I am the American. As a family living in a small village in northern Portugal, we are the Americans.
No matter what we do, some people will see us through that lens, rather than for who we really are.
Clothes, speech, eating habits, hobbies, religion, leadership styles. I could go on and on ad nauseam and no matter what area you look at in our lives, if others see it as good or bad, it is because we are American.
I can be factually correct about an issue, but culturally wrong on the same.
Missionaries around the world face the same dilemma. They can give their time and their wisdom and their experience, with or without giving their money, but it is too often received with an air of hesitation because it came from the American.
If you give financially, you’re the “rich” American that’s boastful and controlling. If you don’t give you’re the “stingy” American that’s selfish and doesn’t want to help.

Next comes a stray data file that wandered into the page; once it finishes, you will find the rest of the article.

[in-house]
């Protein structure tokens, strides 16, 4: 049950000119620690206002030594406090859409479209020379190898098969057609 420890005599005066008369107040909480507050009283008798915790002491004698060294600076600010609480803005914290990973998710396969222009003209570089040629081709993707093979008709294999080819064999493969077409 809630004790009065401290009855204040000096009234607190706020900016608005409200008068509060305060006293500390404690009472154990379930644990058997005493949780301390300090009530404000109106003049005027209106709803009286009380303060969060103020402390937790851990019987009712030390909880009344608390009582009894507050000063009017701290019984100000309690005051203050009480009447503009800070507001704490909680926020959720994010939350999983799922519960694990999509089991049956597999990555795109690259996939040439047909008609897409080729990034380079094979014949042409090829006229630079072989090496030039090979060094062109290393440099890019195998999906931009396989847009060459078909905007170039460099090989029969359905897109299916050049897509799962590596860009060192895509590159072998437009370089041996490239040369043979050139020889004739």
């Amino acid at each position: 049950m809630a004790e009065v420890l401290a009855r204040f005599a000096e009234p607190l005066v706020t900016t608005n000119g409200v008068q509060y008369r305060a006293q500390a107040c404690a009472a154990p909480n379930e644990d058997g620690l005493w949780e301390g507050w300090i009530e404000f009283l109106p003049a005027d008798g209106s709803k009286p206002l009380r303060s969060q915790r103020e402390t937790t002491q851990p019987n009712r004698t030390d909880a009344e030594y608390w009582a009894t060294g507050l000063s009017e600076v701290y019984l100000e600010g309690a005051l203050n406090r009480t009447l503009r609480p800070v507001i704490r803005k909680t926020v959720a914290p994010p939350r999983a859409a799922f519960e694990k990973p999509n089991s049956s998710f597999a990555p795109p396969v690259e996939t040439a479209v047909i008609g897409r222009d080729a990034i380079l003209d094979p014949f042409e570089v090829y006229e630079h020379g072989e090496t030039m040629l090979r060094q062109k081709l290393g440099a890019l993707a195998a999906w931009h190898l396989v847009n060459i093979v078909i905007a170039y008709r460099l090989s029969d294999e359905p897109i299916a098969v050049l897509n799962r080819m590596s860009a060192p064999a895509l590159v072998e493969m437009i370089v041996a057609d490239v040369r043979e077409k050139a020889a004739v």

The kids suffer more than the adults. They have friends that want to come over and play with the cool stuff from America, but when the relationship forges deeper, other kids get jealous because the American is trying to steal a friend or break up the group.
Mind you, not everybody treats us like that, and the people that do, don’t always do it…but when they do, it tends to sting a little. We don’t have a hidden agenda and aren’t looking for anything in return, but it really doesn’t matter.
I’ll always be the American.
I’m still trying to decide if it is a blessing or a curse.